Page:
Stellar explosion is most distant and brightest object visible to the naked eye

March 21st, 2008 - 3:44 pm ICT by admin  

Washington, March 21 (ANI): NASA’s Swift satellite has detected a powerful stellar explosion, which has shattered the record for the most distant object visible to the naked eye and also ranks as the most intrinsically bright object ever observed by humans in the universe.

Previously, the most distant object that could be seen by the naked eye was the nearby galaxy M33, a relatively short 2.9 million light-years from Earth.

According to David Burrows, senior scientist and professor of astronomy and astrophysics at Penn State University, “It’s amazing - we’ve been waiting for a flash this bright from a gamma-ray burst ever since Swift began observing the sky 3 years ago, and now we’ve got one that is so bright that it was visible to the naked eye even though its source is half-way across the universe.”

“Within a 24-hour period, we had an incredible outpouring of activity from the sky 5 Gamma-ray bursts and several other kinds of outbursts - and in the middle of it all, there was the brightest burst we’ve ever seen,” he added.

Gamma-ray bursts are the most luminous explosions in the universe since the Big Bang.

“These optical flashes from gamma-ray bursts are the most extreme such phenomena that we know of,” said Derek Fox, assistant professor of astronomy and astrophysics at Penn State, who confirmed the distance measurement for the burst.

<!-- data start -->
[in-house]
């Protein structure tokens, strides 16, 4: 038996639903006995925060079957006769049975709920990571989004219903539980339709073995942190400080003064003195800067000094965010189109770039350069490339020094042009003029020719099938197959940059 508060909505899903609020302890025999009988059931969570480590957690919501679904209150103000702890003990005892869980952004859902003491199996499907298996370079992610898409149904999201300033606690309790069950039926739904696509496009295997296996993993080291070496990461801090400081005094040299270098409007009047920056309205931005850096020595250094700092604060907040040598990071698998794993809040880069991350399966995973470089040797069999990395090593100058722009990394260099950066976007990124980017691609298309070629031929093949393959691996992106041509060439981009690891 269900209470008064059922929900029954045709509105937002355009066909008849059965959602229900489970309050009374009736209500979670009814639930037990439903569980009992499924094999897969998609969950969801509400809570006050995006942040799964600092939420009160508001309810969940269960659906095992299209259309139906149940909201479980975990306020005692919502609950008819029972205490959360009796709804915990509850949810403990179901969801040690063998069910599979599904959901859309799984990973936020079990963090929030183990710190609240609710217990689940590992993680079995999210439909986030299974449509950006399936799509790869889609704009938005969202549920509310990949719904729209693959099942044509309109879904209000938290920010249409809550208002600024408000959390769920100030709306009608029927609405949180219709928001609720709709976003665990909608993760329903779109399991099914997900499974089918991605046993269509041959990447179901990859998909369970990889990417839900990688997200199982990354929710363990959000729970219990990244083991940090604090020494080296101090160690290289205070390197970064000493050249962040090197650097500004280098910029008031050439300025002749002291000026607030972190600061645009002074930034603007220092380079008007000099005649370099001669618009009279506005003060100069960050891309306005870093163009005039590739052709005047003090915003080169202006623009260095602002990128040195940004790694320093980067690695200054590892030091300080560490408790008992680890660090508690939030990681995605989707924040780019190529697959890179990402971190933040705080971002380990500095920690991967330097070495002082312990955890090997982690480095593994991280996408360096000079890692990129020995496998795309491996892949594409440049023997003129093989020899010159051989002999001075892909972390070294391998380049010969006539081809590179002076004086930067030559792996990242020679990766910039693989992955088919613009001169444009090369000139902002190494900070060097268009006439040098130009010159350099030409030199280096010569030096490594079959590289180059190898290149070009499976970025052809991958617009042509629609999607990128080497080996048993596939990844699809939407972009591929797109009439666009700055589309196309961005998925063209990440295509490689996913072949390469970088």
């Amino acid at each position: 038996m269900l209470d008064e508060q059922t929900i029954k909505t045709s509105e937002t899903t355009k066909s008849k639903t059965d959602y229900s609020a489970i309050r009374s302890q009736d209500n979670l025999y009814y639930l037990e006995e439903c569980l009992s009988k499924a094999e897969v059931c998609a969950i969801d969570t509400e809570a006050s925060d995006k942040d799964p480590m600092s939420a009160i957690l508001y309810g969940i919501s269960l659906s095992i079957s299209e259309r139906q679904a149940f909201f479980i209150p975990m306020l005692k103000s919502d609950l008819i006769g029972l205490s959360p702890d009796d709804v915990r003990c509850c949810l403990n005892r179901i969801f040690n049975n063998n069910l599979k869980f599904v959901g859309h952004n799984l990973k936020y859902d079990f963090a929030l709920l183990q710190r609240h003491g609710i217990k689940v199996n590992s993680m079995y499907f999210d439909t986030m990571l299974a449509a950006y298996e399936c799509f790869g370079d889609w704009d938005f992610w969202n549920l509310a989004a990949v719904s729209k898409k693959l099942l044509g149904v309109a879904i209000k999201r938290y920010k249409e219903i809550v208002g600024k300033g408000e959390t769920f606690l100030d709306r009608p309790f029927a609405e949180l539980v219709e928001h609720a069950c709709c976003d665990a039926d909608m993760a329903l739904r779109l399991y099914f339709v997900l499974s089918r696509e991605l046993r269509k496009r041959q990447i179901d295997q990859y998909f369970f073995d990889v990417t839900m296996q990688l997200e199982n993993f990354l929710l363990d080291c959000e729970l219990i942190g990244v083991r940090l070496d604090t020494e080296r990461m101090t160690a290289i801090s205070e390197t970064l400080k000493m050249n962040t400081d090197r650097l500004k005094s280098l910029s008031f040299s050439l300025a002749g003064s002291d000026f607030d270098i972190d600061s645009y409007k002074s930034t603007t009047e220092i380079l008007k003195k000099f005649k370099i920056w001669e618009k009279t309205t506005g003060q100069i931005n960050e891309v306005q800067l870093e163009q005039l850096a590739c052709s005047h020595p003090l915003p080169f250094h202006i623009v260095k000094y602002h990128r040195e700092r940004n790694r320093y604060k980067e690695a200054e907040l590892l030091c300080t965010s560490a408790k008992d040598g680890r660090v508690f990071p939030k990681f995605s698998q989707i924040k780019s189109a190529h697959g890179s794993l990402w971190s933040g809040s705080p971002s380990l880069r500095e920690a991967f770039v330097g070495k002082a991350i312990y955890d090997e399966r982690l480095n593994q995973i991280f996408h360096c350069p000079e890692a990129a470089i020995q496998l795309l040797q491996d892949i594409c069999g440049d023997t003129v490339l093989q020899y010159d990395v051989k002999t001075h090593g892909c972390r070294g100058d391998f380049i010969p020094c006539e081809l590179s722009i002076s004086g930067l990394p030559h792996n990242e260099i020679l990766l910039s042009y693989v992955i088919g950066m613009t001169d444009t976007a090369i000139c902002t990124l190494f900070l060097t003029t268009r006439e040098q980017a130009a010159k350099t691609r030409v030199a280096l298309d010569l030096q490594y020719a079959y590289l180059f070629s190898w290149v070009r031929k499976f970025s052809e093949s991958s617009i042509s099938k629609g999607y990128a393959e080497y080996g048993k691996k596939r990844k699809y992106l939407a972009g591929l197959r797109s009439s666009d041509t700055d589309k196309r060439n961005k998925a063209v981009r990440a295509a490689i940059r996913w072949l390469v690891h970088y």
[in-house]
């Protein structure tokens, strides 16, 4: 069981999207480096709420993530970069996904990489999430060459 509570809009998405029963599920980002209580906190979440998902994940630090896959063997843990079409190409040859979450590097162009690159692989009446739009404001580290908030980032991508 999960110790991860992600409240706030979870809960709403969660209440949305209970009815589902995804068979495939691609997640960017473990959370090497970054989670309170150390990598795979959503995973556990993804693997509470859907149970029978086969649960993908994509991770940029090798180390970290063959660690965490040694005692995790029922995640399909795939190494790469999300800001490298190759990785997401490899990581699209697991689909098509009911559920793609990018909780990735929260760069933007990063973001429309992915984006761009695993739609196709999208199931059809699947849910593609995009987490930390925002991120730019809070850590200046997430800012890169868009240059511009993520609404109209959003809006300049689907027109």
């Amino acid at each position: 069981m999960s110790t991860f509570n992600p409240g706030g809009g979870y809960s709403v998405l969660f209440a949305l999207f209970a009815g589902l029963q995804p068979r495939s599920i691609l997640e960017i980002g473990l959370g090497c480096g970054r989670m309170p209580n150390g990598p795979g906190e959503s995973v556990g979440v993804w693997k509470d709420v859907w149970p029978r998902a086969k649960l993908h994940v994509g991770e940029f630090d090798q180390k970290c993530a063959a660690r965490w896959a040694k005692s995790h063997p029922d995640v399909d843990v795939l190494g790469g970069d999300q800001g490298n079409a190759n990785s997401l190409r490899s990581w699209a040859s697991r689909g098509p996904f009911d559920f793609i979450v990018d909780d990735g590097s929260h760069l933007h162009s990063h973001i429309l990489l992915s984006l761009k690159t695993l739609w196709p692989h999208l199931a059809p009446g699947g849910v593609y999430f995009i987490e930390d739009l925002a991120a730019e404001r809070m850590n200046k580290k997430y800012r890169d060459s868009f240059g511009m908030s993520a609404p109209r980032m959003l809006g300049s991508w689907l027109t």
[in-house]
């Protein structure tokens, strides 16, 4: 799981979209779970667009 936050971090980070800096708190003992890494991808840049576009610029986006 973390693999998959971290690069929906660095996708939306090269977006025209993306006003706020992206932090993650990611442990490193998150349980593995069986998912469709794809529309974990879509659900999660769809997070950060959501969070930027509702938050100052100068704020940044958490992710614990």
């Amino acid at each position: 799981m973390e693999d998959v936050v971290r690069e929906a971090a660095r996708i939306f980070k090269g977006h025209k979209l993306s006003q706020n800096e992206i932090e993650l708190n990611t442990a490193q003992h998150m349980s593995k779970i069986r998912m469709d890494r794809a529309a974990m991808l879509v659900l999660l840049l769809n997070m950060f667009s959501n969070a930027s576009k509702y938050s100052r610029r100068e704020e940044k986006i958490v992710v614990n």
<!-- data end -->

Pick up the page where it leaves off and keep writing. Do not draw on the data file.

Analysis of the star known as GRB 080319B is just getting underway, so astronomers don’t yet know for sure why this burst and its afterglow were so bright.

Possibly the burst was more energetic than others, perhaps because of the mass, spin, or magnetic field of the collapsing star or its jet. Or perhaps the burst concentrated its energy in a narrow jet that was aimed directly at Earth.

According to Peter Meszaros, Professor of Physics at Penn State University and leader of the theory team for Swift, an unusual combination of circumstances may have contributed to the exceptionally bright afterglow of the burst in the visible wavelengths of light.

“When the jet that formed during the explosion of the star slammed into surrounding gas clouds, shock waves were generated that heated the jet. The exceptional brightness of this burst requires the jet to have just the right combination of magnetic fields and velocity, which occurs very rarely,” he said.

GRB 080319B’s optical afterglow was 2.5 million times more luminous than the most luminous supernova ever recorded, making it the most intrinsically bright object ever observed by humans in the universe. (ANI)

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